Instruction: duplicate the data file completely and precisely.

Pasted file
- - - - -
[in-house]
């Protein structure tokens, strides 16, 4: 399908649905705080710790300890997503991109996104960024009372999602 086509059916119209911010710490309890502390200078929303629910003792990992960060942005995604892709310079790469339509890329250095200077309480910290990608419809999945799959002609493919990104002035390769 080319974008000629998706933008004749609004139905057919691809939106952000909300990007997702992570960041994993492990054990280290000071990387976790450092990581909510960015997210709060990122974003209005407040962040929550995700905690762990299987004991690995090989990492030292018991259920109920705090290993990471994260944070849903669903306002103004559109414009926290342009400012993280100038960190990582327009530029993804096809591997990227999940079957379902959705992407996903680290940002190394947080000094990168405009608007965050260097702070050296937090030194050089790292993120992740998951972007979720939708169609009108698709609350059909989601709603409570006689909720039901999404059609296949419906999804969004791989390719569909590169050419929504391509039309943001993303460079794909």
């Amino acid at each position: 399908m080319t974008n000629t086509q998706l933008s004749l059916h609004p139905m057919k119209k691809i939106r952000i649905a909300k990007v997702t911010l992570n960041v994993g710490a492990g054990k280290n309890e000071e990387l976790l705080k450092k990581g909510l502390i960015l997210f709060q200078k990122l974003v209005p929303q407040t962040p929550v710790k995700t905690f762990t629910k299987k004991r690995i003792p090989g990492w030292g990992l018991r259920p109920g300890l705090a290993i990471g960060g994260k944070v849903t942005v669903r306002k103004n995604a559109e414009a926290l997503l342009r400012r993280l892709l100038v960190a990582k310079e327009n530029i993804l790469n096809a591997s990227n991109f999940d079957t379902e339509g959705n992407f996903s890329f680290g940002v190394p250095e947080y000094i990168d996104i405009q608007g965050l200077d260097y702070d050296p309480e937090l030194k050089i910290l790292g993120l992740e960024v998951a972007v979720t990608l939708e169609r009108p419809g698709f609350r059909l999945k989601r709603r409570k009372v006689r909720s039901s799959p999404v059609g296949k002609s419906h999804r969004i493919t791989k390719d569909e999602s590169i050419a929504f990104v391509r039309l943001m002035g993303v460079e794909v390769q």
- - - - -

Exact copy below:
[in-house]
């Protein structure tokens, strides 16, 4: 399908649905705080710790300890997503991109996104960024009372999602 086509059916119209911010710490309890502390200078929303629910003792990992960060942005995604892709310079790469339509890329250095200077309480910290990608419809999945799959002609493919990104002035390769 080319974008000629998706933008004749609004139905057919691809939106952000909300990007997702992570960041994993492990054990280290000071990387976790450092990581909510960015997210709060990122974003209005407040962040929550995700905690762990299987004991690995090989990492030292018991259920109920705090290993990471994260944070849903669903306002103004559109414009926290342009400012993280100038960190990582327009530029993804096809591997990227999940079957379902959705992407996903680290940002190394947080000094990168405009608007965050260097702070050296937090030194050089790292993120992740998951972007979720939708169609009108698709609350059909989601709603409570006689909720039901999404059609296949419906999804969004791989390719569909590169050419929504391509039309943001993303460079794909």
């Amino acid at each position: 399908m080319t974008n000629t086509q998706l933008s004749l059916h609004p139905m057919k119209k691809i939106r952000i649905a909300k990007v997702t911010l992570n960041v994993g710490a492990g054990k280290n309890e000071e990387l976790l705080k450092k990581g909510l502390i960015l997210f709060q200078k990122l974003v209005p929303q407040t962040p929550v710790k995700t905690f762990t629910k299987k004991r690995i003792p090989g990492w030292g990992l018991r259920p109920g300890l705090a290993i990471g960060g994260k944070v849903t942005v669903r306002k103004n995604a559109e414009a926290l997503l342009r400012r993280l892709l100038v960190a990582k310079e327009n530029i993804l790469n096809a591997s990227n991109f999940d079957t379902e339509g959705n992407f996903s890329f680290g940002v190394p250095e947080y000094i990168d996104i405009q608007g965050l200077d260097y702070d050296p309480e937090l030194k050089i910290l790292g993120l992740e960024v998951a972007v979720t990608l939708e169609r009108p419809g698709f609350r059909l999945k989601r709603r409570k009372v006689r909720s039901s799959p999404v059609g296949k002609s419906h999804r969004i493919t791989k390719d569909e999602s590169i050419a929504f990104v391509r039309l943001m002035g993303v460079e794909v390769q």